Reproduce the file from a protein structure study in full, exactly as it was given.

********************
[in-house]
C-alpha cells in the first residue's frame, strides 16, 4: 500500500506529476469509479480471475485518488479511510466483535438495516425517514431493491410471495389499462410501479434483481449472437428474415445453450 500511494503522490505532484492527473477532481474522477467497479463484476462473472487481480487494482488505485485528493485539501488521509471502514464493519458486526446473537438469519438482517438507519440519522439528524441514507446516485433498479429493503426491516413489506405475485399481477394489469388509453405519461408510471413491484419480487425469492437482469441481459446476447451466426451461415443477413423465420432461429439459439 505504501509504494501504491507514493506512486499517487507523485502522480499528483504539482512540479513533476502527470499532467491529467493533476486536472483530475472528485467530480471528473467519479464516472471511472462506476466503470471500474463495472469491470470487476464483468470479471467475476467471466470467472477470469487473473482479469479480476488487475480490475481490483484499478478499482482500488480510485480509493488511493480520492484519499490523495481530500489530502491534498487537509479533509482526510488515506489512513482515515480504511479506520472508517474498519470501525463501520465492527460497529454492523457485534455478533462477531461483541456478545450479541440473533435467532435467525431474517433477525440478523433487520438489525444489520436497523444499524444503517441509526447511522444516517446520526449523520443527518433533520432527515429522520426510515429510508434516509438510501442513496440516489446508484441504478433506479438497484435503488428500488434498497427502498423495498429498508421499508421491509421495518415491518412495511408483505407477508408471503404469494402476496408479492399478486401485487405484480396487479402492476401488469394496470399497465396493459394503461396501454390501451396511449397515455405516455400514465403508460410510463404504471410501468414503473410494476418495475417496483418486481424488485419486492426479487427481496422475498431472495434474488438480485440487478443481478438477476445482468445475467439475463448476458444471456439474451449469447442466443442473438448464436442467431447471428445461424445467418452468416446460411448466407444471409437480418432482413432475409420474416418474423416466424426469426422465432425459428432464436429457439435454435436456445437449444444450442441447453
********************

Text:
[in-house]
C-alpha cells in the first residue's frame, strides 16, 4: 500500500506529476469509479480471475485518488479511510466483535438495516425517514431493491410471495389499462410501479434483481449472437428474415445453450 500511494503522490505532484492527473477532481474522477467497479463484476462473472487481480487494482488505485485528493485539501488521509471502514464493519458486526446473537438469519438482517438507519440519522439528524441514507446516485433498479429493503426491516413489506405475485399481477394489469388509453405519461408510471413491484419480487425469492437482469441481459446476447451466426451461415443477413423465420432461429439459439 505504501509504494501504491507514493506512486499517487507523485502522480499528483504539482512540479513533476502527470499532467491529467493533476486536472483530475472528485467530480471528473467519479464516472471511472462506476466503470471500474463495472469491470470487476464483468470479471467475476467471466470467472477470469487473473482479469479480476488487475480490475481490483484499478478499482482500488480510485480509493488511493480520492484519499490523495481530500489530502491534498487537509479533509482526510488515506489512513482515515480504511479506520472508517474498519470501525463501520465492527460497529454492523457485534455478533462477531461483541456478545450479541440473533435467532435467525431474517433477525440478523433487520438489525444489520436497523444499524444503517441509526447511522444516517446520526449523520443527518433533520432527515429522520426510515429510508434516509438510501442513496440516489446508484441504478433506479438497484435503488428500488434498497427502498423495498429498508421499508421491509421495518415491518412495511408483505407477508408471503404469494402476496408479492399478486401485487405484480396487479402492476401488469394496470399497465396493459394503461396501454390501451396511449397515455405516455400514465403508460410510463404504471410501468414503473410494476418495475417496483418486481424488485419486492426479487427481496422475498431472495434474488438480485440487478443481478438477476445482468445475467439475463448476458444471456439474451449469447442466443442473438448464436442467431447471428445461424445467418452468416446460411448466407444471409437480418432482413432475409420474416418474423416466424426469426422465432425459428432464436429457439435454435436456445437449444444450442441447453